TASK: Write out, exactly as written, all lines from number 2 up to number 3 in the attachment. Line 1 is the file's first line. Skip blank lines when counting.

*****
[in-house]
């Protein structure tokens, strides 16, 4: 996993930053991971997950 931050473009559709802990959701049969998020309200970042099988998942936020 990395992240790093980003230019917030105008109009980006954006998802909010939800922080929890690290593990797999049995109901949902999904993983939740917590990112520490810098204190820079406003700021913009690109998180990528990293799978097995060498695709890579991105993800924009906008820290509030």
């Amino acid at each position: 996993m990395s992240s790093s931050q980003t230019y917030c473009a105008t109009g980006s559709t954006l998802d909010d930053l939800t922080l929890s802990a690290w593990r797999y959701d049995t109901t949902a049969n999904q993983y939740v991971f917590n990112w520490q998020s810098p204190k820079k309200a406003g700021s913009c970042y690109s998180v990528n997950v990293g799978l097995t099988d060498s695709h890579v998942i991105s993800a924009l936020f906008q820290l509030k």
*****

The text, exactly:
């Protein structure tokens, strides 16, 4: 996993930053991971997950 931050473009559709802990959701049969998020309200970042099988998942936020 990395992240790093980003230019917030105008109009980006954006998802909010939800922080929890690290593990797999049995109901949902999904993983939740917590990112520490810098204190820079406003700021913009690109998180990528990293799978097995060498695709890579991105993800924009906008820290509030």
């Amino acid at each position: 996993m990395s992240s790093s931050q980003t230019y917030c473009a105008t109009g980006s559709t954006l998802d909010d930053l939800t922080l929890s802990a690290w593990r797999y959701d049995t109901t949902a049969n999904q993983y939740v991971f917590n990112w520490q998020s810098p204190k820079k309200a406003g700021s913009c970042y690109s998180v990528n997950v990293g799978l097995t099988d060498s695709h890579v998942i991105s993800a924009l936020f906008q820290l509030k």